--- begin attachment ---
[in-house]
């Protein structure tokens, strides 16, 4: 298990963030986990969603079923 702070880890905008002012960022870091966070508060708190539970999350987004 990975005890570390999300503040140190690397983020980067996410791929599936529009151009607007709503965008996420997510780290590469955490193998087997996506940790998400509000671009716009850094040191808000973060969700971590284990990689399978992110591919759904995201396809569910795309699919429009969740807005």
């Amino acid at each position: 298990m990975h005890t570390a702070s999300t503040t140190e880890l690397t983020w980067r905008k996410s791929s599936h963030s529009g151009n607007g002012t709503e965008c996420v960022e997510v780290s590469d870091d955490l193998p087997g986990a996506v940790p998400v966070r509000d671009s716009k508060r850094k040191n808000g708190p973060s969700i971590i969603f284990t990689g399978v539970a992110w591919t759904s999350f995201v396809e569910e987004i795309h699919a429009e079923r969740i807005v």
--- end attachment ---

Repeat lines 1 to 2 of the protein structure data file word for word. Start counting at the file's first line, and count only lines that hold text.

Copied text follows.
[in-house]
């Protein structure tokens, strides 16, 4: 298990963030986990969603079923 702070880890905008002012960022870091966070508060708190539970999350987004 990975005890570390999300503040140190690397983020980067996410791929599936529009151009607007709503965008996420997510780290590469955490193998087997996506940790998400509000671009716009850094040191808000973060969700971590284990990689399978992110591919759904995201396809569910795309699919429009969740807005």